Holding free, credible and transparent Palestinian general elections, has been a persistent demand – first by Palestinians themselves, and then by the international community, as a starting point to revive the peace process. What could be concluded from describing the elections as “free, credible and transparent” is that they must be open to all qualified Palestinian factions, parties or individuals, to participate – either as candidates or voters. Otherwise they will stop being pluralistic – which is the main characteristic of democracy, and vast Palestinian sectors would be deprived from their rights to participate in the elections.
Israeli threats have recently escalated with regards to the participation of Hamas in the next parliamentary elections, slated for January 2006 – with Israel warning that security barriers will not be lifted during the voting period, thus Palestinians would not be able to reach the polling centers, should Hamas insist on participation in the elections. This would be a serious development; the least that could be said about it is that it is tantamount to a rejected interference in an internal Palestinian affair in which no outside party could be tolerated to interfere.
The Israeli government certainly has its own project of impossible conditions on the Palestinian Authority, aiming at virtually freezing the peace process, and putting obstacles in the path of the resumption of the final status negotiations – which began during the Camp David summit attended by the late President Yasser Arafat, former Israeli Prime Minister Ehud Barak and former US President Bill Clinton. Yet there is a clear strategy adopted by the Palestinian Authority which differs in its main lines, goals and mechanism from the Israeli program, but it will ultimately achieve some sort of stability and quiet within the Palestinian society, without resorting to confrontations or clashes that might lead to sparking the flames of a civil war between the Palestinians.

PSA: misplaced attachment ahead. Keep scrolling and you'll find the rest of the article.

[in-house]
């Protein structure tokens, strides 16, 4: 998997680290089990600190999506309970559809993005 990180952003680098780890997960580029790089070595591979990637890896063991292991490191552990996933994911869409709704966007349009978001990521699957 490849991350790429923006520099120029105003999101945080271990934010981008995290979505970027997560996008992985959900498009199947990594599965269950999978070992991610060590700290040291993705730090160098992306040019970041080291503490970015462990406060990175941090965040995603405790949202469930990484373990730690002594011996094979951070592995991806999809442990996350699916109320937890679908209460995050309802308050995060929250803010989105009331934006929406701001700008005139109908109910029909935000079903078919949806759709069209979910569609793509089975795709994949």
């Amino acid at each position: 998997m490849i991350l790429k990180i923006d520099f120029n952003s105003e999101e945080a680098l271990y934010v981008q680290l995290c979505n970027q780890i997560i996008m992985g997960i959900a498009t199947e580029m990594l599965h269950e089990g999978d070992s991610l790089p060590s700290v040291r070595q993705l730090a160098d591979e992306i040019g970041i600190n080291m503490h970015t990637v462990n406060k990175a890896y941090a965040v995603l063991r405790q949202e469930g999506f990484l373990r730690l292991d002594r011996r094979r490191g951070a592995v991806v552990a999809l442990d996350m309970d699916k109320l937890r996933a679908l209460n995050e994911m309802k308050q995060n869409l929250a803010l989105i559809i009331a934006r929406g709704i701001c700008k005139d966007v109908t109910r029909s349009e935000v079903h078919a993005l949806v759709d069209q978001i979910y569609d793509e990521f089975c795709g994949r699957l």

The core of the internal Palestinian strategy, publicized to the entire world, is initiating constructive dialogue and fomenting reconciliation with all factions, whether loyal or opposed to the PA, as a means to create understandings and social peace, to integrate all factions and parties in the Palestinian political structure and the governing institutions – at the head of which is the Legislative Council- consequently all factions will have a share in bearing the burdens and responsibilities, during the upcoming stages of the national struggle procession, to realize the legitimate national aspirations, namely ending the occupation and laying the foundations of the independent Palestinian state, with East Jerusalem as its capital.
The Israeli interference in the Palestinian elections then, together with the attempts to impose impossible conditions on the Palestinians, would help to achieve only the Israeli goals aiming at freezing the peace process, and turning the Palestinians’ attention toward internal conflicts, designed to be tragic. This interference is regarded as a challenge to international will and to any rational approach for reforming the internal Palestinian situation, or giving the Palestinians, factions and individuals alike, the opportunity to contribute in building their future state.
This potential Israeli interference will have very negative impact inside the Palestinian community and, more significantly, on the results of the elections themselves. The question is: will the Israeli government, and the Israeli public at large, accept any foreign interference in their own elections? And, moreover, what will be the effect such interference might have on the attitude of the Israeli voters toward the parties and political blocs taking part in such elections?
Mohammed Shaker Abdallah is the editorial page editor at Al-Quds.